First coined as a term in 1978 by psychologists Pauline Clance & Suzanne Innes, we are pretty familiar with the concept of imposter syndrome these days. It’s that feeling of not being good enough (even when all the evidence points to the fact you are doing just fine). The fear of being on the cusp of being found out… as not really the right person for the job.
Now of course there is a difference between imposter syndrome and actually being self-aware enough to know when we aren’t quite achieving or performing to the level required. And in this situation we should try to get support and feedback to rectify the issue. If we agree to deliver something to a certain standard we should. But when everything is going ok, imposter syndrome is toxic because it robs us of a sense of security or achievement that good, hard work deserves.
I also think imposter syndrome might rob us of a lot more – it’s just a hypotheses, but maybe it also kills our desire to put ourselves out there and try something new, just for fun. Because the negative feelings associated with imposter syndrome seem very similar to the feelings that can create barriers to trying something new – shame and fear. Fear that we won’t be good enough, shame for (the perception of) coming up wanting. If we are trying to protect ourselves from feeling like frauds, avoiding new activities we are bound to be less skilled at seems a practical strategy.
And as research has suggested that as many as 70% of people feel imposter syndrome at some point, this could be killing a lot of joy in the world. Because sometimes we aren’t going to be good at something. We are going to be a bit rubbish. We have to give it a go and try and eventually we might become good at it. And if not, does it matter?
When we are children everything is new – and we make allowances that it will take time to learn. But it is as if we reach adulthood and begin to compare ourselves to those who are highly accomplished… and find ourselves wanting. As if by being an adult we should be accomplished at what we do or it isn’t worth doing. And that is sad. So here are a few ideas about how we can nurture our inner child and keep trying things just for fun:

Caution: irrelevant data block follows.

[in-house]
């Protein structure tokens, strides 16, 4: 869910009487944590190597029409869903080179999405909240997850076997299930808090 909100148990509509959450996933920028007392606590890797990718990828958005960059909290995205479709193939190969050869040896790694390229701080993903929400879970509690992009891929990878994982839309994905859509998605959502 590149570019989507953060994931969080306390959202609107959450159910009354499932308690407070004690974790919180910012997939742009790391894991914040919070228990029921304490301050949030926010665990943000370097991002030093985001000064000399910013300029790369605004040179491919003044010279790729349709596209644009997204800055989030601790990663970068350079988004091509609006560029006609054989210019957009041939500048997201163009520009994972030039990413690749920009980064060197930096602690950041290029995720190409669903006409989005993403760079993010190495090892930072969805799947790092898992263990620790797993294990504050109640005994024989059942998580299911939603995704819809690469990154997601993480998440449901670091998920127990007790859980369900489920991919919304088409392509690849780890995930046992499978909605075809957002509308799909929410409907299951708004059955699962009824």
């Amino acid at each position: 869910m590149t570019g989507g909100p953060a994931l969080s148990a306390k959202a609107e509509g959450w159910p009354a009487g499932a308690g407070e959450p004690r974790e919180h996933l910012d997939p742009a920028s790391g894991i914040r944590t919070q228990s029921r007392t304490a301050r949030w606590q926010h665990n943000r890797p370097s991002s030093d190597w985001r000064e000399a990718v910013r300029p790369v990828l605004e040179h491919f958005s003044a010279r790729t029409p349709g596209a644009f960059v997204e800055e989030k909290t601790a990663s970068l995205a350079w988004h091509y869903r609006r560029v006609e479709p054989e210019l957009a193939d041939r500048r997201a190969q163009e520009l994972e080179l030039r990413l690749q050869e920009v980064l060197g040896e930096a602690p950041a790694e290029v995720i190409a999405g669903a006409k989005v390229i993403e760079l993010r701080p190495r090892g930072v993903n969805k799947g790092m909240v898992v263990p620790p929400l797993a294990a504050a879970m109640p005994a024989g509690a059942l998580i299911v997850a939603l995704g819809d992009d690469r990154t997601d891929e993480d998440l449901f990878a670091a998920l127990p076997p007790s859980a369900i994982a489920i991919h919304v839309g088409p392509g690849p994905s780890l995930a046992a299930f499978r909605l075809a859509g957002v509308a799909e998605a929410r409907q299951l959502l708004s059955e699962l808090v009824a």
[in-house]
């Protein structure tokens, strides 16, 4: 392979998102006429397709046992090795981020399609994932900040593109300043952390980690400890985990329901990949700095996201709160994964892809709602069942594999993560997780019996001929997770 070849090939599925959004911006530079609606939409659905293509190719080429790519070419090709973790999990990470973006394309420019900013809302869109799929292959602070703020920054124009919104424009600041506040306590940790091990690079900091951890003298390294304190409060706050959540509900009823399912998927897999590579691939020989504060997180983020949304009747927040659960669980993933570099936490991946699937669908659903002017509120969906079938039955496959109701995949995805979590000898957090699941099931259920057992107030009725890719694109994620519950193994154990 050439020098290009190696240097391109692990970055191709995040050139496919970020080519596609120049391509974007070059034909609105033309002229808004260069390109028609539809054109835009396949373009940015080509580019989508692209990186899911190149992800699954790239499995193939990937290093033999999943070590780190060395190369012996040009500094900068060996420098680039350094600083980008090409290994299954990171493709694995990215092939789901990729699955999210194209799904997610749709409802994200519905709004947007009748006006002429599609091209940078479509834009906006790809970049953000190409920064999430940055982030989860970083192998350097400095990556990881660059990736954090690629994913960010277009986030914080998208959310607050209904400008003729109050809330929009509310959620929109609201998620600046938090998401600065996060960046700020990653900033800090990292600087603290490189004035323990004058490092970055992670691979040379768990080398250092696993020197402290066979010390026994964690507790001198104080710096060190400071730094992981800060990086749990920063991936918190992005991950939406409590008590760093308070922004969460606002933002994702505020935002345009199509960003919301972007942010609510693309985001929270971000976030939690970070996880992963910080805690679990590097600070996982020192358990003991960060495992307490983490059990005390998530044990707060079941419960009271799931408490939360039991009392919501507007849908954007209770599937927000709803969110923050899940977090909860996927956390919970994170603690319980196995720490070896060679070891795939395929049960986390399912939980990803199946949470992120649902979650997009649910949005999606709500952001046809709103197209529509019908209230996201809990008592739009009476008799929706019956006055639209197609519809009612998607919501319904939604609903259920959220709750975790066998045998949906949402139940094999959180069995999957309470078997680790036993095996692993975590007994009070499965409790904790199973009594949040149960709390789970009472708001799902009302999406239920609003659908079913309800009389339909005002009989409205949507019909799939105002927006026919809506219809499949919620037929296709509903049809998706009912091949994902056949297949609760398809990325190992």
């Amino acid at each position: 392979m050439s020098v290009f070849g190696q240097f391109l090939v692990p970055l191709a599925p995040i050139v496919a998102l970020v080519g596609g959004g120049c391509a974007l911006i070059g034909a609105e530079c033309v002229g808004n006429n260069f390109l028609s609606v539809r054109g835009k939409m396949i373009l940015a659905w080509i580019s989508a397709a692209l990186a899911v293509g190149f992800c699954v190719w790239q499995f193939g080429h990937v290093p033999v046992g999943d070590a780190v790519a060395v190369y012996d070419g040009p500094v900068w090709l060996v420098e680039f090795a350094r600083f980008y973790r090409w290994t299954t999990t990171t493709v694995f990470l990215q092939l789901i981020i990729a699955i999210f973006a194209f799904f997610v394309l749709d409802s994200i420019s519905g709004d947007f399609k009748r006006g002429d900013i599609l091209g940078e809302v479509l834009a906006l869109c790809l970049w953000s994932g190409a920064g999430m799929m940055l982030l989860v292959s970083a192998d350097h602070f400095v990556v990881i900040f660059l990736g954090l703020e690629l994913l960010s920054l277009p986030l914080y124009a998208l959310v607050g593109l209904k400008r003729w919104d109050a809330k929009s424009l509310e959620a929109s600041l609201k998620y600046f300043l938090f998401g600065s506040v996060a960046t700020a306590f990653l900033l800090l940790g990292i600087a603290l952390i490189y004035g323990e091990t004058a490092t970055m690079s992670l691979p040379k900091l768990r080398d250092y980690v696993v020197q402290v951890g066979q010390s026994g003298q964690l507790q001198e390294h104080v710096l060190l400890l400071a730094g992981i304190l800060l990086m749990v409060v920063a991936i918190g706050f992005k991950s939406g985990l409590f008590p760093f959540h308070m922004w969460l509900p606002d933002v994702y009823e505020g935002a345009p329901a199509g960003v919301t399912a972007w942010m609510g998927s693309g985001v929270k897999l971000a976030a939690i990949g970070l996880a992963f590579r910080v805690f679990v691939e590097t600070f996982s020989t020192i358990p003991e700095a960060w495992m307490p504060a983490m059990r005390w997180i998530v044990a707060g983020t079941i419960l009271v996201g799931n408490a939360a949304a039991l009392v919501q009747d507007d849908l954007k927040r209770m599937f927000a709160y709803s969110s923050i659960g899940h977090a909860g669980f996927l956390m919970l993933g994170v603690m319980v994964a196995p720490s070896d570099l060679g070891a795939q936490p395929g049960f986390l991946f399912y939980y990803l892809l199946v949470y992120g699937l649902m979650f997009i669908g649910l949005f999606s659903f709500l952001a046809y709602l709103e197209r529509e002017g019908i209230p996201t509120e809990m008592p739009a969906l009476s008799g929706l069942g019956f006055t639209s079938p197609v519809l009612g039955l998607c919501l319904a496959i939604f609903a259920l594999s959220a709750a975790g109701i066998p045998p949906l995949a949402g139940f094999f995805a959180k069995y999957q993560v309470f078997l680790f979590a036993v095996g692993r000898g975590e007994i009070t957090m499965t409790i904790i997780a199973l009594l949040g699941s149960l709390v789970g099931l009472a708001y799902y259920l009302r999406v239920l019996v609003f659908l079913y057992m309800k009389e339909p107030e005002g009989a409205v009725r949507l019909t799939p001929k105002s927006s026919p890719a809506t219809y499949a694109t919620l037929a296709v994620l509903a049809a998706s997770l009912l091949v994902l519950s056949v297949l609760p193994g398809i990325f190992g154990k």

1. Think about what you used to love … and simple ways to integrate this into your life: It is easy to get busy and forget what we used to like doing for fun when we were children. Or what we love now. Think about it… take some time and list a load of things that you loved doing or having in your life. I loved writing stories and articles. And hadn’t done it for years. Now I just do this for fun. I love silver rings but always thought it was silly to take a class on how to make them when I didn’t plan to become a jewellery maker. I’ve just booked a 3 hour beginner class to make a silver ring. It will probably be an ugly ring – but so what!
2. Exorcise your excuses. When you think about doing something do a load of excuses instantly pop into your head? It takes up too much time, money, you are too tired, you won’t be good enough, it is silly, you don’t want to be cliche, etc… write down your excuses. Are any of them really valid if you are just going to try one little thing? how much time and energy is being wasted on these excuses that could be channelled into just doing?
3. Don’t worry about the outcome: it doesn’t have to be your new day job to be worth doing. The process itself should be what we enjoy. If we begin to think that everything we do needs a pinnacle of achievement… then it becomes no fun anymore. Embrace being a bit rubbish and enjoy the process of just doing. When I go for a run I am not trying to be an Olympic athlete, I am just enjoying a jog in nature.
4. Have perspective: everyone started somewhere. To become good at anything takes time, experience, skill and commitment. And maybe you don’t need to be good at it to enjoy it – so stop worrying! There are some things we are naturally good at and some things we aren’t. But if we don’t just begin with a little step (see point 1, 2 and 3) then we will never even begin. And maybe you will become great at it, or maybe not. But it doesn’t matter – you gave it a go.
Because if we can re-learn to be brave, just have fun when we try something new and allow ourselves to be bad at some things, we might also better appreciate the skills, experience and expertise we really do have. We might exorcise that feeling of being an imposter when it matters, because we embrace being a bit rubbish when it doesn’t.
For an interesting and intensive course on finding a more creative self, the highly recommended ‘The Artists’ Way’ has some really useful exercises and insights.